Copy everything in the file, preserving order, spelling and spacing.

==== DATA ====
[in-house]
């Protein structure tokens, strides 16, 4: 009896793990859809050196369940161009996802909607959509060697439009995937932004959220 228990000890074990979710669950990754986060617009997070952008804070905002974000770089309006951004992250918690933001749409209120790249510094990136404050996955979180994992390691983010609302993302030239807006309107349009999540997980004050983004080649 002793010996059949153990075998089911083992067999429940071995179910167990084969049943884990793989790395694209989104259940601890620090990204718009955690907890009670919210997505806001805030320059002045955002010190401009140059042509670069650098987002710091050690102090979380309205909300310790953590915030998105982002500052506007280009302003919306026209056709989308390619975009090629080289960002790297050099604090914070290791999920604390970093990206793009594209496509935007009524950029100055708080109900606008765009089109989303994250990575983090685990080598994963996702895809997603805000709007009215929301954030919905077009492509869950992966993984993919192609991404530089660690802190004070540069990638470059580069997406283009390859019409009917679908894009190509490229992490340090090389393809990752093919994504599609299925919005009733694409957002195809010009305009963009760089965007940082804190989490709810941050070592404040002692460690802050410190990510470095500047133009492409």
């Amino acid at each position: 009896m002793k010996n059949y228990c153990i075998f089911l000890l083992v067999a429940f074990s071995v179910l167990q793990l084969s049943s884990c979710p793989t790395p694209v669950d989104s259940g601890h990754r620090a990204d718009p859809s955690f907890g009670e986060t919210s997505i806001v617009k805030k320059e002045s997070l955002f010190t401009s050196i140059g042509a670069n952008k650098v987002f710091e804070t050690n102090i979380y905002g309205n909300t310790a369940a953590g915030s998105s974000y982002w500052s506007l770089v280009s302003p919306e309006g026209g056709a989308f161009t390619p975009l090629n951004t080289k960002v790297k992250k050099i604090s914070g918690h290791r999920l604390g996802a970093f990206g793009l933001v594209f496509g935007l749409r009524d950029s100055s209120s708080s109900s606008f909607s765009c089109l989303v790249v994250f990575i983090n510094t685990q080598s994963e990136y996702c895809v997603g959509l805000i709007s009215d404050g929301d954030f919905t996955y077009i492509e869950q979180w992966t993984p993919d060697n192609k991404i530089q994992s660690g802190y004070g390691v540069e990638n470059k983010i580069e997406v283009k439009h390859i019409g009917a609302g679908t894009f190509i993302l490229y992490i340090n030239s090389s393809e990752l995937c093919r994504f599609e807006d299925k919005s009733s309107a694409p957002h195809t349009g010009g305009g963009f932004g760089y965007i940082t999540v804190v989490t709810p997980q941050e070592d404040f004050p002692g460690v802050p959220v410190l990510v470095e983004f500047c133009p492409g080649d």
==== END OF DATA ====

[in-house]
């Protein structure tokens, strides 16, 4: 009896793990859809050196369940161009996802909607959509060697439009995937932004959220 228990000890074990979710669950990754986060617009997070952008804070905002974000770089309006951004992250918690933001749409209120790249510094990136404050996955979180994992390691983010609302993302030239807006309107349009999540997980004050983004080649 002793010996059949153990075998089911083992067999429940071995179910167990084969049943884990793989790395694209989104259940601890620090990204718009955690907890009670919210997505806001805030320059002045955002010190401009140059042509670069650098987002710091050690102090979380309205909300310790953590915030998105982002500052506007280009302003919306026209056709989308390619975009090629080289960002790297050099604090914070290791999920604390970093990206793009594209496509935007009524950029100055708080109900606008765009089109989303994250990575983090685990080598994963996702895809997603805000709007009215929301954030919905077009492509869950992966993984993919192609991404530089660690802190004070540069990638470059580069997406283009390859019409009917679908894009190509490229992490340090090389393809990752093919994504599609299925919005009733694409957002195809010009305009963009760089965007940082804190989490709810941050070592404040002692460690802050410190990510470095500047133009492409």
């Amino acid at each position: 009896m002793k010996n059949y228990c153990i075998f089911l000890l083992v067999a429940f074990s071995v179910l167990q793990l084969s049943s884990c979710p793989t790395p694209v669950d989104s259940g601890h990754r620090a990204d718009p859809s955690f907890g009670e986060t919210s997505i806001v617009k805030k320059e002045s997070l955002f010190t401009s050196i140059g042509a670069n952008k650098v987002f710091e804070t050690n102090i979380y905002g309205n909300t310790a369940a953590g915030s998105s974000y982002w500052s506007l770089v280009s302003p919306e309006g026209g056709a989308f161009t390619p975009l090629n951004t080289k960002v790297k992250k050099i604090s914070g918690h290791r999920l604390g996802a970093f990206g793009l933001v594209f496509g935007l749409r009524d950029s100055s209120s708080s109900s606008f909607s765009c089109l989303v790249v994250f990575i983090n510094t685990q080598s994963e990136y996702c895809v997603g959509l805000i709007s009215d404050g929301d954030f919905t996955y077009i492509e869950q979180w992966t993984p993919d060697n192609k991404i530089q994992s660690g802190y004070g390691v540069e990638n470059k983010i580069e997406v283009k439009h390859i019409g009917a609302g679908t894009f190509i993302l490229y992490i340090n030239s090389s393809e990752l995937c093919r994504f599609e807006d299925k919005s009733s309107a694409p957002h195809t349009g010009g305009g963009f932004g760089y965007i940082t999540v804190v989490t709810p997980q941050e070592d404040f004050p002692g460690v802050p959220v410190l990510v470095e983004f500047c133009p492409g080649d």